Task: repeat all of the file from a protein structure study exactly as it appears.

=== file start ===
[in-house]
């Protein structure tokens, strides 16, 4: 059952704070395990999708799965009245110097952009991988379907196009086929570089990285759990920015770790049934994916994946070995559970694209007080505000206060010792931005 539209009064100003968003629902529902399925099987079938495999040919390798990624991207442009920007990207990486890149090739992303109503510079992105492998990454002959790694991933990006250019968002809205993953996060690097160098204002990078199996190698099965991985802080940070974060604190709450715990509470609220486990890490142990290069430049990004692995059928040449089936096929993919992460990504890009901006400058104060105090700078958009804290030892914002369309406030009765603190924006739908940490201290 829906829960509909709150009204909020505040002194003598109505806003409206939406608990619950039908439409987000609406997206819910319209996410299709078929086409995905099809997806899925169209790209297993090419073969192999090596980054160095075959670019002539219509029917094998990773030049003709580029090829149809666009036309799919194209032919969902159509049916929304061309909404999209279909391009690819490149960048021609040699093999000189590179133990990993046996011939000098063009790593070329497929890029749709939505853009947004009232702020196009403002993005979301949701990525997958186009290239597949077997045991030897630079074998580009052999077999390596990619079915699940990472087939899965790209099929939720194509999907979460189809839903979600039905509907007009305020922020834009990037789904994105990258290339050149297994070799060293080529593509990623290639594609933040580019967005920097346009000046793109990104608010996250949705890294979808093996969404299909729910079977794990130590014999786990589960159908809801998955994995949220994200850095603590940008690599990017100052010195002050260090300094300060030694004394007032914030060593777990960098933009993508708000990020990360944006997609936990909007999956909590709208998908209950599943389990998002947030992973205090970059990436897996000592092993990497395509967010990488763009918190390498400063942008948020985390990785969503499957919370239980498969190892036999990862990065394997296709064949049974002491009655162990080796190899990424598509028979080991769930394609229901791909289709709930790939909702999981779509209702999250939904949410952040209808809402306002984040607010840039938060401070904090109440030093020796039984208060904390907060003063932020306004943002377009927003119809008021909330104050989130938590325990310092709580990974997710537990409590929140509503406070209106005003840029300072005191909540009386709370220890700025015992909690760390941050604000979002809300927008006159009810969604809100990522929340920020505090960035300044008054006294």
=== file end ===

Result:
[in-house]
């Protein structure tokens, strides 16, 4: 059952704070395990999708799965009245110097952009991988379907196009086929570089990285759990920015770790049934994916994946070995559970694209007080505000206060010792931005 539209009064100003968003629902529902399925099987079938495999040919390798990624991207442009920007990207990486890149090739992303109503510079992105492998990454002959790694991933990006250019968002809205993953996060690097160098204002990078199996190698099965991985802080940070974060604190709450715990509470609220486990890490142990290069430049990004692995059928040449089936096929993919992460990504890009901006400058104060105090700078958009804290030892914002369309406030009765603190924006739908940490201290 829906829960509909709150009204909020505040002194003598109505806003409206939406608990619950039908439409987000609406997206819910319209996410299709078929086409995905099809997806899925169209790209297993090419073969192999090596980054160095075959670019002539219509029917094998990773030049003709580029090829149809666009036309799919194209032919969902159509049916929304061309909404999209279909391009690819490149960048021609040699093999000189590179133990990993046996011939000098063009790593070329497929890029749709939505853009947004009232702020196009403002993005979301949701990525997958186009290239597949077997045991030897630079074998580009052999077999390596990619079915699940990472087939899965790209099929939720194509999907979460189809839903979600039905509907007009305020922020834009990037789904994105990258290339050149297994070799060293080529593509990623290639594609933040580019967005920097346009000046793109990104608010996250949705890294979808093996969404299909729910079977794990130590014999786990589960159908809801998955994995949220994200850095603590940008690599990017100052010195002050260090300094300060030694004394007032914030060593777990960098933009993508708000990020990360944006997609936990909007999956909590709208998908209950599943389990998002947030992973205090970059990436897996000592092993990497395509967010990488763009918190390498400063942008948020985390990785969503499957919370239980498969190892036999990862990065394997296709064949049974002491009655162990080796190899990424598509028979080991769930394609229901791909289709709930790939909702999981779509209702999250939904949410952040209808809402306002984040607010840039938060401070904090109440030093020796039984208060904390907060003063932020306004943002377009927003119809008021909330104050989130938590325990310092709580990974997710537990409590929140509503406070209106005003840029300072005191909540009386709370220890700025015992909690760390941050604000979002809300927008006159009810969604809100990522929340920020505090960035300044008054006294």